Tesla Model Y Versus The Bottom Line: What We Learned

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I sat down to watch the Model Y unveiling tonight with a list of questions that I was hoping to get answers to from a business perspective. Namely, where the Model Y was going to be produced, what quantities the company was looking at, and whether there were any hints about current demand to help explain if the plan to shut down many Tesla stores had to do with there being so much demand that it made no sense to keep them open, or if there was a so-called demand pocket for the vehicles at the moment.

And, we learned … none of that.

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As I pointed out in my first article about the surprises, the reveal of the Model Y was the first time that I feel like Tesla acted fully like a major automaker for an announcement. A large segment of Tesla fans and market pundits are obsessed with hearing about every detail of how Tesla is doing what it is doing (and thanks for reading this article and visiting CleanTechnica!), but instead of feeding into that and potentially making statements that are difficult to follow through on, the Model Y announcement was a simple presentation walking people through the history of the company and explaining the next step.

Having said that, I started playing in the configurator for the Model Y and the interior is so similar to the Model 3 that I had to double check that I was still looking at a Model Y.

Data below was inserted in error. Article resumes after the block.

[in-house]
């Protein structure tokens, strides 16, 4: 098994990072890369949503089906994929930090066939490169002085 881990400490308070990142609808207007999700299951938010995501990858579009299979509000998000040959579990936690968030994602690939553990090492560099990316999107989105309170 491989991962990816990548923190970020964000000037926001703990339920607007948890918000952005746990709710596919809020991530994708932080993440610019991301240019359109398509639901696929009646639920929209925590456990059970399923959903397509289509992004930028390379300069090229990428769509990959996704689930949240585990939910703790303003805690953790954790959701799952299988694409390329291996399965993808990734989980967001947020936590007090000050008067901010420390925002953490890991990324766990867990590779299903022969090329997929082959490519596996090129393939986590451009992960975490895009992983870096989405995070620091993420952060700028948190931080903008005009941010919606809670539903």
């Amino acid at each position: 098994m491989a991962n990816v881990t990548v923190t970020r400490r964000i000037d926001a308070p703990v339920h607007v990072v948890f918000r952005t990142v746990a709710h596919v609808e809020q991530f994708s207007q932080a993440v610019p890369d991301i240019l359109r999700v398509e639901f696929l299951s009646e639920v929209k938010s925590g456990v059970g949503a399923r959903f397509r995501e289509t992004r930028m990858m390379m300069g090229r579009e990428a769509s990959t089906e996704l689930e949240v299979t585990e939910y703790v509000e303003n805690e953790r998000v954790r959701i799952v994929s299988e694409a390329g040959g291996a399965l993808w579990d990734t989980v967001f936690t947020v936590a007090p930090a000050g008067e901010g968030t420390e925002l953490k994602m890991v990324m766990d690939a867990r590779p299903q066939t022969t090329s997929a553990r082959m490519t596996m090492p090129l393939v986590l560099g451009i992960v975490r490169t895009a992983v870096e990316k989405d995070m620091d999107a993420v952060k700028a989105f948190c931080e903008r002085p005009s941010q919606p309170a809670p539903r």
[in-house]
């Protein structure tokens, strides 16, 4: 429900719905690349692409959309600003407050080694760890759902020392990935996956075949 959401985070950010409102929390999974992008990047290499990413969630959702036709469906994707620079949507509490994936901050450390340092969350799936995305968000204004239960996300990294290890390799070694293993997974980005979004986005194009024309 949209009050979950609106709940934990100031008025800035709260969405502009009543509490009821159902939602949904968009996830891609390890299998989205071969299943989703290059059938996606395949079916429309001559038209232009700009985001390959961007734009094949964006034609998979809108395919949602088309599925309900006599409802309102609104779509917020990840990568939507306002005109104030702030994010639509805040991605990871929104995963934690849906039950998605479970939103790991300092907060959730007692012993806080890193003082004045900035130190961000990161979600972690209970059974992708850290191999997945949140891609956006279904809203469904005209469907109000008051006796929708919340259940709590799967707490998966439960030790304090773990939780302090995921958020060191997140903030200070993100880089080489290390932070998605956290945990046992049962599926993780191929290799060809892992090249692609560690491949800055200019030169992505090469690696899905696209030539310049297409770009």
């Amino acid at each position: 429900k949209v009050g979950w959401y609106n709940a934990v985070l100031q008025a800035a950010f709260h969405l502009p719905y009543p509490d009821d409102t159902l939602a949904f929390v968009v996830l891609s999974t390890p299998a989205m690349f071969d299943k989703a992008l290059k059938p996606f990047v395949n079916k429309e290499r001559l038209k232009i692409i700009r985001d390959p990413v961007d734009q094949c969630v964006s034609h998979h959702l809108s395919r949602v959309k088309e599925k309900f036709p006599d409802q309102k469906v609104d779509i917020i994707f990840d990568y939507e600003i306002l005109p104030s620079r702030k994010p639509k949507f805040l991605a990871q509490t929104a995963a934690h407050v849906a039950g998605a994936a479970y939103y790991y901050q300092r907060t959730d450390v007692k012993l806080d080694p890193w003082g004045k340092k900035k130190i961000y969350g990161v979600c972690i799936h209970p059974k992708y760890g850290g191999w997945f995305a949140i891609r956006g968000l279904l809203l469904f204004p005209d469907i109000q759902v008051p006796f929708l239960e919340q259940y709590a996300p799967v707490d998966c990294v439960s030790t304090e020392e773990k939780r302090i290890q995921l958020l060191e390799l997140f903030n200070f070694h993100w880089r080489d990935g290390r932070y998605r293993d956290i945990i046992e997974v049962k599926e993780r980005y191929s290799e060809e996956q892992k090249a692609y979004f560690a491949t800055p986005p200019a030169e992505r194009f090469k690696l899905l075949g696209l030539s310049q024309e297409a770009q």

This is a guess, but I’m curious to hear what you think — we heard before from Elon Musk that the Tesla Model Y would use more than 75% of the same parts as the Model 3 (or ~76%). The interior is so similar, at least in the front, that I don’t see any parts beyond the rear-view mirror being redesigned to come down a bit further.

There had been statements put out by third parties that Tesla hadn’t contacted them to start ordering parts for the Model Y yet, which was held up by some as proof that Tesla was rushing this announcement. I’m now of the belief that the majority of the parts that Tesla doesn’t make itself will be identical to what is used in the Model 3.

To me, this is actually a hugely important bottom line — the amount of shared parts will enable Tesla to tightly control the costs on the Model Y, and I expect that combined with the experience the Silicon Valley company has from the Model 3 will allow Tesla to make a significant margin on every Model Y sold.

The parts that are different may mostly be in-house parts, like the doors, hood, and windshield.

Stay tuned for much more exclusive content from the Model Y event. CleanTechnica had three reporters on hand.

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Frugal Moogal

A businessman first, the Frugal Moogal looks at EVs from the perspective of a business. Having worked in multiple industries and in roles that managed significant money, he believes that the way to convince people that the EV revolution is here is by looking at the vehicles like a business would.

Frugal Moogal has 88 posts and counting. See all posts by Frugal Moogal